Gomory and Baumol used the Ricardo model; but they were able to consider not just one set of productivities but all possible productivities in different circumstances and at different times. Using the Ricardo model that way they could investigate, for example, how your trading partner’s economic development affects you as his productivities change. They got a very non-obvious answer: your trading partner’s economic development is at first good for you, and then, as your trading partner becomes more and more developed, bad for you.
And of course, as Gomory points out, market forces are not the only forces at work. Governments help their industries in many ways, from tax breaks to making technology transfer a prerequisite for market entry. These non-market forces are strong incentives affecting what companies do.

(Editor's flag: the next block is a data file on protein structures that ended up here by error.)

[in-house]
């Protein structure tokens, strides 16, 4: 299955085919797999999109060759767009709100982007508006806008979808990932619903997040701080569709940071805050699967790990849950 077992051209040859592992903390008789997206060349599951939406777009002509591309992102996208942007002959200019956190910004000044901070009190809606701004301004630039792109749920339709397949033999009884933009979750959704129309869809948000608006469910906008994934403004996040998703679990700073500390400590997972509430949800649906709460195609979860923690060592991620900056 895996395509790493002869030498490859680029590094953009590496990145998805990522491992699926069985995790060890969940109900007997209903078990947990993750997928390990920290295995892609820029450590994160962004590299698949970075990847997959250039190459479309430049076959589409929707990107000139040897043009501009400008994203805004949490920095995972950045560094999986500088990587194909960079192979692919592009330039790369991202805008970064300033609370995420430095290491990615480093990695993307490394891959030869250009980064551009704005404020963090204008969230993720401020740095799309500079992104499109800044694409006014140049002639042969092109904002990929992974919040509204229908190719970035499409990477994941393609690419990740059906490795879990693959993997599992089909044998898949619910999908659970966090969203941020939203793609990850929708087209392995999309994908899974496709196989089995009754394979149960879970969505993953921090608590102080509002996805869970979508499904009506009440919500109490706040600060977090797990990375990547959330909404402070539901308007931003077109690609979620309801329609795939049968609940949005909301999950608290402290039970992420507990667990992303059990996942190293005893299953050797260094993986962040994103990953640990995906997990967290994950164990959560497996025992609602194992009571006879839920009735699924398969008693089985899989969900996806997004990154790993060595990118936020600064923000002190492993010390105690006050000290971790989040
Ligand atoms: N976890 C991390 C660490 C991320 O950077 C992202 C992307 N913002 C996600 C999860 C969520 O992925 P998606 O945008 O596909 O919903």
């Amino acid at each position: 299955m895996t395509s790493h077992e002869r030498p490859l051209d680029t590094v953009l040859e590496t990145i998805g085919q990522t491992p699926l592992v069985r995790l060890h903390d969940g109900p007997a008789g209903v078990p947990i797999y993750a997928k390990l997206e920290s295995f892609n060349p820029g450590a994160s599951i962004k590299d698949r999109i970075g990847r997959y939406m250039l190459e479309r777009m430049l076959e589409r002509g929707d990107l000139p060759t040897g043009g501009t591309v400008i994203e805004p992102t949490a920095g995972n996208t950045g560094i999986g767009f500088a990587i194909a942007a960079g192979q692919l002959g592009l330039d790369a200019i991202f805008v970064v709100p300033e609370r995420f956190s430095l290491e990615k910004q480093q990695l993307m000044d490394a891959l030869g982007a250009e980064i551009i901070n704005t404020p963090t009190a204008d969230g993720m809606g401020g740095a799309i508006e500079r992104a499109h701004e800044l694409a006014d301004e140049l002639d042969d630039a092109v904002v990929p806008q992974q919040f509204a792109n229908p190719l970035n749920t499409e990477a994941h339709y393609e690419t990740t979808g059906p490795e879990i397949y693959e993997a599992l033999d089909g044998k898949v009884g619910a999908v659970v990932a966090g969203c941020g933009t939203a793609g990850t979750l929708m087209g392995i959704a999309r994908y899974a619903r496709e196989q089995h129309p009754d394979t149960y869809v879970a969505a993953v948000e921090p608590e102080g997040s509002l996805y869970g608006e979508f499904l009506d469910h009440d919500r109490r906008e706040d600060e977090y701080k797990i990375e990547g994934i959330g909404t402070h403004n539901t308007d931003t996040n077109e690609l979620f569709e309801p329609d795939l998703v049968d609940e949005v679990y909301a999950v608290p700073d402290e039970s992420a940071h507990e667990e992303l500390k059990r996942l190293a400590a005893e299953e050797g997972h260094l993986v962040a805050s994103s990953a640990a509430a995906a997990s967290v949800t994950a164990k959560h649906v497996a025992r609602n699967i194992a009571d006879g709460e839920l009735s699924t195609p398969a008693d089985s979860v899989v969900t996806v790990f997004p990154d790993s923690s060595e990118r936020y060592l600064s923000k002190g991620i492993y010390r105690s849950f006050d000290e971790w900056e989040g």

“The market forces are still there,” says Gomory “and we have to take account of them through models such as the Ricardo one, but if we don’t also take seriously the non-market forces, we may reach conclusions that may be as wrong as predicting that airplanes can’t fly.”
Airplanes do fly, of course. And mercantilism can work. Certainly the East Asian variety does.
As someone who has lived in Tokyo since 1985, I have long enjoyed a special vantage point from which to watch the trade debate. I am struck by how parochial are most Anglophone discussions and how little they take account of easily documented reality in other parts of the planet.
Certainly the world looks very different from Tokyo, not least because East Asian leaders are convinced that, in its ever more heedless commitment to laissez faire, the United States is digging its own grave. But of course, East Asians are discreet people and, short of being waterboarded, they are unlikely to ever offer a frank opinion on an American mindset that happens to have done so much to transfer industrial leadership to East Asia.